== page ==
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[Texmacs-dev] Inverse paths

From: Joris van der Hoeven
Subject: [Texmacs-dev] Inverse paths
Date: Wed, 10 Apr 2002 18:03:57 +0200 (MET DST)

A note for David:

I have looked a bit in my code in order to see how the inverse path
system for tagging positions in the source trees worked in relation
with boxes.

DECORATION_RIGHT are no longer essentially used.
That means that the inverse path is either the inverse of
a usual path, or a precise non-accessible position
(the inverse of a path with a -1 before).
Maybe it might be handy to allow a symbolic NULL or (-1) path too.

In order to find the logical path associated to a graphical position,
one first has to determine whether the cursor is really located
in a subbox or not. This is done using the method box_rep::find_child.
If force==TRUE, then we don't care whether the subbox is
accessible or not. If force==FALSE, then we try to find a subbox which
is accessible, when possible.

For instance, in the case of a concatenation,
it may happen that you have something like

Blah blah blah [function application] blah blah blah.

This will be transformed in something like

  (text-box "Blah")
  (text-box "blah")
  (text-box "blah")
  (text-box "blah")
  (text-box "blah")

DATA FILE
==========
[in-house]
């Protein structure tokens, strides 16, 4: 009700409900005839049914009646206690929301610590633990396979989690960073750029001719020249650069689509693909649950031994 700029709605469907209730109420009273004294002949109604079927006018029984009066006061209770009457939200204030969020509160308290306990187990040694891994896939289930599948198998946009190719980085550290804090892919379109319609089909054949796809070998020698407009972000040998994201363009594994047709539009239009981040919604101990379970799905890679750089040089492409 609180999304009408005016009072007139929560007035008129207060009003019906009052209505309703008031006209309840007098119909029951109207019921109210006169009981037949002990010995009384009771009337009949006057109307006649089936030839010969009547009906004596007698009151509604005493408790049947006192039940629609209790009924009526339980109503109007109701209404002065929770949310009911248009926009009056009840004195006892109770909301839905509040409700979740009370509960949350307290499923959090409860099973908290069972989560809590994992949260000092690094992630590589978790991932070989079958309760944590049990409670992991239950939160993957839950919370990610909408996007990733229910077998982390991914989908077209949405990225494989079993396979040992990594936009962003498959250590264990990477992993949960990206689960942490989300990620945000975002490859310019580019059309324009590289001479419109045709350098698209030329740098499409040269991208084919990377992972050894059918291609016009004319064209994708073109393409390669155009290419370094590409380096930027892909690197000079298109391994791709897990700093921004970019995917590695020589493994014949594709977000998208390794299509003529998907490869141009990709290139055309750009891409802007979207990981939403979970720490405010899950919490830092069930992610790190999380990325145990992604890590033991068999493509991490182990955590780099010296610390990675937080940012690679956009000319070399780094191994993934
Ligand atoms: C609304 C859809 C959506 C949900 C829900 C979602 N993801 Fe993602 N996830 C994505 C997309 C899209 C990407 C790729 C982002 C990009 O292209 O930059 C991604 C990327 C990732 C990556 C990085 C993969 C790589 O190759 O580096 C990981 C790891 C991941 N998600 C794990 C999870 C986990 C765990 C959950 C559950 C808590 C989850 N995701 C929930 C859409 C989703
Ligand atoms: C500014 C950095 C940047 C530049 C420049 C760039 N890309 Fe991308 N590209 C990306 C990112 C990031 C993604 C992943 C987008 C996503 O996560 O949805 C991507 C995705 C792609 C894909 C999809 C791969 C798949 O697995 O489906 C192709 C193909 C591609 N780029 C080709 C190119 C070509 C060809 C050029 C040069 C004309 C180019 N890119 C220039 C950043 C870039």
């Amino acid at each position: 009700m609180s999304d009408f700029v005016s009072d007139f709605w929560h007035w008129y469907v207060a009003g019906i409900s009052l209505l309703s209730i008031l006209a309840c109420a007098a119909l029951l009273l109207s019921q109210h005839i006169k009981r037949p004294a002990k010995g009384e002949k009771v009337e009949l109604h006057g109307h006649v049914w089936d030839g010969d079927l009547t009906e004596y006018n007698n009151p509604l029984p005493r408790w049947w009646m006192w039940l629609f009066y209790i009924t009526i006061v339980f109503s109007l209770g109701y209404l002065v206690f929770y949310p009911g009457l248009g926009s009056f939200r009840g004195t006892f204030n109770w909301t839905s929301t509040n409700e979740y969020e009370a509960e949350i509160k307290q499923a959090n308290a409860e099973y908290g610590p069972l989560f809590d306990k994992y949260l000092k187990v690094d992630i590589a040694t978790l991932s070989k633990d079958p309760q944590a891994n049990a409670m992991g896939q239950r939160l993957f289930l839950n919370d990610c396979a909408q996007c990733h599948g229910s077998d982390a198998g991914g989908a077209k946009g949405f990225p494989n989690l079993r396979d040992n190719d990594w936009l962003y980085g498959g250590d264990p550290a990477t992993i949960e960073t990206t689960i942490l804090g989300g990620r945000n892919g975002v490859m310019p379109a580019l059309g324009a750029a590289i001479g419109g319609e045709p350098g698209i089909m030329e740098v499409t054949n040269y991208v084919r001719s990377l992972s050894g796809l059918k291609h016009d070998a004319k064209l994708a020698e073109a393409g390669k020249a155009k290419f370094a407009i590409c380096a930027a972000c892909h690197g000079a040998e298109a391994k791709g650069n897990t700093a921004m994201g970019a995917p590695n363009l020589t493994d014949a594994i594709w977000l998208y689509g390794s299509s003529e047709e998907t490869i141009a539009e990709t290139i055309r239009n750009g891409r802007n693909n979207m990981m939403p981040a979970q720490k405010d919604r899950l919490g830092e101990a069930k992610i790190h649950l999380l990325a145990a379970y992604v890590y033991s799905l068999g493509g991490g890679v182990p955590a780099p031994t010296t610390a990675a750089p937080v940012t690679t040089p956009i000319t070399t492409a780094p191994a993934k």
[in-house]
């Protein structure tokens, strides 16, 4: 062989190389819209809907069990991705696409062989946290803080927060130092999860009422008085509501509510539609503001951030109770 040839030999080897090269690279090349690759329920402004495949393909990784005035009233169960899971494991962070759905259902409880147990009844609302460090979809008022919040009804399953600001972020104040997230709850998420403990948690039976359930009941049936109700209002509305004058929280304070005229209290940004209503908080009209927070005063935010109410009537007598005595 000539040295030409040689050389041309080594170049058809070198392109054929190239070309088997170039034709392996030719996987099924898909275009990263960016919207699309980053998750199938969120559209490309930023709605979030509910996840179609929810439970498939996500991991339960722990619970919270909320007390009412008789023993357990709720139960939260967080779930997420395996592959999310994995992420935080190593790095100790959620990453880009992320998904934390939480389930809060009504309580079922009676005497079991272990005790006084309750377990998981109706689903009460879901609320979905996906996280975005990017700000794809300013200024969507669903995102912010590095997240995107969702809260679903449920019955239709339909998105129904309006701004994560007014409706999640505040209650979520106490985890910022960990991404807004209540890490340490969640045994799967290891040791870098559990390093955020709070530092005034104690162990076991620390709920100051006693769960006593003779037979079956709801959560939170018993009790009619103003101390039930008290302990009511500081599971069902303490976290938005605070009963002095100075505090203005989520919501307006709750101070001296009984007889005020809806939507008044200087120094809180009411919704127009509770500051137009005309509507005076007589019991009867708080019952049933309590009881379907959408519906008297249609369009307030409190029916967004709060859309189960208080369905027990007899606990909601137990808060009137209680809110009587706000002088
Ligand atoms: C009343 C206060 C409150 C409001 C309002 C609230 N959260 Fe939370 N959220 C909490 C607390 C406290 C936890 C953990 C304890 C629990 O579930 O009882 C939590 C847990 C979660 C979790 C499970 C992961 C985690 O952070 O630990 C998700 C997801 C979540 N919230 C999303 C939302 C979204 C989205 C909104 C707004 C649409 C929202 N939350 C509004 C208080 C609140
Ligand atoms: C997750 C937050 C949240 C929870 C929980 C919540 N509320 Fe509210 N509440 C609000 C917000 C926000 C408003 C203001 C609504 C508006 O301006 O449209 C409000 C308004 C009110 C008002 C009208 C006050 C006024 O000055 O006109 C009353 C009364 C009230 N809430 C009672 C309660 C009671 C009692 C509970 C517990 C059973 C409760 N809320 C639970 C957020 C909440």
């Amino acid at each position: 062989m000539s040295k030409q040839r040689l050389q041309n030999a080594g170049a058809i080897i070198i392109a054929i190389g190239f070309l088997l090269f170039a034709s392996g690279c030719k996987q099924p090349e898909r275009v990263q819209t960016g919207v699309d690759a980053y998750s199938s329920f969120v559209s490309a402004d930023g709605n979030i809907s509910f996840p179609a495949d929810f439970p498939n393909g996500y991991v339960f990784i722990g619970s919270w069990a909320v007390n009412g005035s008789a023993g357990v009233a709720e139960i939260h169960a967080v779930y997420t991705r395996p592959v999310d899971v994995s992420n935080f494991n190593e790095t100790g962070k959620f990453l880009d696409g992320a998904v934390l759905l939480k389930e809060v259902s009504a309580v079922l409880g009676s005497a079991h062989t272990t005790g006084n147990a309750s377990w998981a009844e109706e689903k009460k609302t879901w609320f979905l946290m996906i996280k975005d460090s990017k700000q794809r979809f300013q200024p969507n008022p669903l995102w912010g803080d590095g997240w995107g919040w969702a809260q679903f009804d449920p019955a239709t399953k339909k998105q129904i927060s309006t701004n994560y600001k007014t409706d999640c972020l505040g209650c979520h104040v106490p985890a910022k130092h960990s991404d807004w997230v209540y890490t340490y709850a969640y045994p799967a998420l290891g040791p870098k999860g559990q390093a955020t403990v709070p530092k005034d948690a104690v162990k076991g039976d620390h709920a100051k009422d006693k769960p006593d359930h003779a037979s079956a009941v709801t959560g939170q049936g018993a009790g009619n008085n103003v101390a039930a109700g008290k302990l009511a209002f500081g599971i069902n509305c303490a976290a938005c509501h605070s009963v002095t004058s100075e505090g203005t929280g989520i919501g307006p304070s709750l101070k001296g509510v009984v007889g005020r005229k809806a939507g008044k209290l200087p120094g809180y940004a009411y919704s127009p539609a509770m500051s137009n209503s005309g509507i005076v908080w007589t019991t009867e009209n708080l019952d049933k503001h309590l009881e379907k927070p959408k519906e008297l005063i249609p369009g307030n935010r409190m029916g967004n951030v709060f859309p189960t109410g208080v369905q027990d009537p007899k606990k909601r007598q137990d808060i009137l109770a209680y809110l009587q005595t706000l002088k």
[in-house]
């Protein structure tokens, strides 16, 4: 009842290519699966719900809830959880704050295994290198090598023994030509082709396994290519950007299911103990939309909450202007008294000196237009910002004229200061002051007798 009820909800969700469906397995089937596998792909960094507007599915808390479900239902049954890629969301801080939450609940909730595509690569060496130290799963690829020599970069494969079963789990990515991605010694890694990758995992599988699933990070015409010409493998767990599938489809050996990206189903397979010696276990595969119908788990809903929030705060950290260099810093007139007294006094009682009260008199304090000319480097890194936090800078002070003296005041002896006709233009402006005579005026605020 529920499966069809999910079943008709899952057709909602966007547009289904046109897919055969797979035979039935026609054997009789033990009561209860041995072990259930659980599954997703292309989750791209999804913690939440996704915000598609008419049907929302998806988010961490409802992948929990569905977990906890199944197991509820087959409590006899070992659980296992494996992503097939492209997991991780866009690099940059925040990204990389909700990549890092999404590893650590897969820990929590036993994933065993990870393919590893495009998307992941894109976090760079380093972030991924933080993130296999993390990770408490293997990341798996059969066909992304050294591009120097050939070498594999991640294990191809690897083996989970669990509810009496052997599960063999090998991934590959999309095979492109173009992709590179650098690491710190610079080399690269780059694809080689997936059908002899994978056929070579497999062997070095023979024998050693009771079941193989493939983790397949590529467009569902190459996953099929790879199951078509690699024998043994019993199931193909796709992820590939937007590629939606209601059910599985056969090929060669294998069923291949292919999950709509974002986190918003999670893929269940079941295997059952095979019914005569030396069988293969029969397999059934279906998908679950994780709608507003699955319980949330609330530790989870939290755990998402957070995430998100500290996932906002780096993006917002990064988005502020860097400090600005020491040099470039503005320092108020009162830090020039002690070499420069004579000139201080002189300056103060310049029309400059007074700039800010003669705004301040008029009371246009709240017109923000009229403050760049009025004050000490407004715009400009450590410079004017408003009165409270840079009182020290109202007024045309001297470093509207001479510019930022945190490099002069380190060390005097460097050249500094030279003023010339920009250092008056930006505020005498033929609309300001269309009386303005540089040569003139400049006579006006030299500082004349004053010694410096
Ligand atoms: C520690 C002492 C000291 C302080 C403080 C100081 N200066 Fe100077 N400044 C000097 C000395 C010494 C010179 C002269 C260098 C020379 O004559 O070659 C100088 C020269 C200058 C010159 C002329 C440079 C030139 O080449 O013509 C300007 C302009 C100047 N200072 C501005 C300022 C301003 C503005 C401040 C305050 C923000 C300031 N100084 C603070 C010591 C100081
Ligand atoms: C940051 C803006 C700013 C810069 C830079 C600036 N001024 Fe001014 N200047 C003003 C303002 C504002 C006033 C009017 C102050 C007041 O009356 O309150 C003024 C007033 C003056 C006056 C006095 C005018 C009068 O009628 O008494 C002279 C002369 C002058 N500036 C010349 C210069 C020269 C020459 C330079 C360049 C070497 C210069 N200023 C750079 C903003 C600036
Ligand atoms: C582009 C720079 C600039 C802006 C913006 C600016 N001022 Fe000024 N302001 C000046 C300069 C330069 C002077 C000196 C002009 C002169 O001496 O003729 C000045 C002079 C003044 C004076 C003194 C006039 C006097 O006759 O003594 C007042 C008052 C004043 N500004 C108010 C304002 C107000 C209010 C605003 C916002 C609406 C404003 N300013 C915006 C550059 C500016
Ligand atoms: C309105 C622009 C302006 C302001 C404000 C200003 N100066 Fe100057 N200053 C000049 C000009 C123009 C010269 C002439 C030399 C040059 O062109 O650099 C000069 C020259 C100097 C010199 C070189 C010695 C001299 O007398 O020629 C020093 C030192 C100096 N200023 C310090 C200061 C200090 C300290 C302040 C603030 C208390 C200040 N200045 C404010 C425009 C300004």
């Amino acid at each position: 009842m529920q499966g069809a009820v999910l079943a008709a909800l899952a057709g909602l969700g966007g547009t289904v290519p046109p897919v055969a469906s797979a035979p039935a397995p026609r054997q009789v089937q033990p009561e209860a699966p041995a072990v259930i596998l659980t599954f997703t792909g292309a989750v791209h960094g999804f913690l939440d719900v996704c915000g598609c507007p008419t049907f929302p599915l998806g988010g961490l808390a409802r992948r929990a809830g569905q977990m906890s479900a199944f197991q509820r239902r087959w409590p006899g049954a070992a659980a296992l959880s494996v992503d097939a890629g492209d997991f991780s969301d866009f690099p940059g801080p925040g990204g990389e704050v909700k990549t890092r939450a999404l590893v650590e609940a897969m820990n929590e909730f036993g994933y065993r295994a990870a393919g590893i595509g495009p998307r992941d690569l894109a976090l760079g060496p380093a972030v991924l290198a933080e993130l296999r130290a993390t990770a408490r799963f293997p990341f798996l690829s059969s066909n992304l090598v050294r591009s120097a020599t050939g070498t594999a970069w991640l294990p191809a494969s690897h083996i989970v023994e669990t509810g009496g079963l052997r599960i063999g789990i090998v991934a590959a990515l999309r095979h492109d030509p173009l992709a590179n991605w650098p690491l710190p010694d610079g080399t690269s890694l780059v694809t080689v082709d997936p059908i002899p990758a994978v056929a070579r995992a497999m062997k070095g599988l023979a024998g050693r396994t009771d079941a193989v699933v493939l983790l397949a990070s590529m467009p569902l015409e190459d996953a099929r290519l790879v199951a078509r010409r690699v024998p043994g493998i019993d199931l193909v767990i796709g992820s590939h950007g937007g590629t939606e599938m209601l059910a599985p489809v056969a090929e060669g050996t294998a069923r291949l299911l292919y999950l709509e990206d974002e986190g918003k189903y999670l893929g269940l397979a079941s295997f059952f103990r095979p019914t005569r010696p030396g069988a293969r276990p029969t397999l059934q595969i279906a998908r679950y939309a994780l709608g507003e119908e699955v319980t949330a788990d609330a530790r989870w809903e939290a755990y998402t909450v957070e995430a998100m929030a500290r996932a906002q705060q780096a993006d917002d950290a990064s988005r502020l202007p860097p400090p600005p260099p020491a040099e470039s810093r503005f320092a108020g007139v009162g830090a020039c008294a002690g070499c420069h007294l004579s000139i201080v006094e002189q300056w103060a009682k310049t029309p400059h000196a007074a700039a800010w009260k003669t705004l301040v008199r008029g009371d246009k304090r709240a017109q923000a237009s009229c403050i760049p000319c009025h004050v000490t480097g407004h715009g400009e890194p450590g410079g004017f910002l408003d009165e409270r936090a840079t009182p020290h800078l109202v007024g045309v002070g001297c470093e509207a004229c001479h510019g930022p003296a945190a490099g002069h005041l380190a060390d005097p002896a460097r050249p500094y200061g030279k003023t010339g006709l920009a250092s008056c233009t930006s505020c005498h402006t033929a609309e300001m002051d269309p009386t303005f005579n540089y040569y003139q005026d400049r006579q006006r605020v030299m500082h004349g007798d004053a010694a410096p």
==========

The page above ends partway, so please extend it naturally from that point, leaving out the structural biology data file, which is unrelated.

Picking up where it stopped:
(text-box "blah."))

where box1 ... boxn correspond to the function application.
Now assume that you point your cursor in the middle of
box1 ... boxn. Then the editor will attempt to find
an accessible cursor position associated to that location.
The concat box will first try to find a non necessarily
accessible box which corresponds to the physical location,
say box3. Next, it attempts to search the closest accessible
box to box3, which is one of the two markers,
depending on which one is closest.

In your rewriting program, in the presence of constructions
which generate non-accessible trees, you must therefore

1. Ensure that the non-accesible trees will be surrounded
   by markers (possibly at a later stage).

2. Specify a non-accessible path, which may be used as
   a "fall back" if no suitable marker could be found.
   This may also be used for accelerating certain searches.

3. Ensure that this information is conserved in
   the appropriate way when composing several rewriting steps.

I hope that this helps a bit, although it won't explain all.

Yours, Joris

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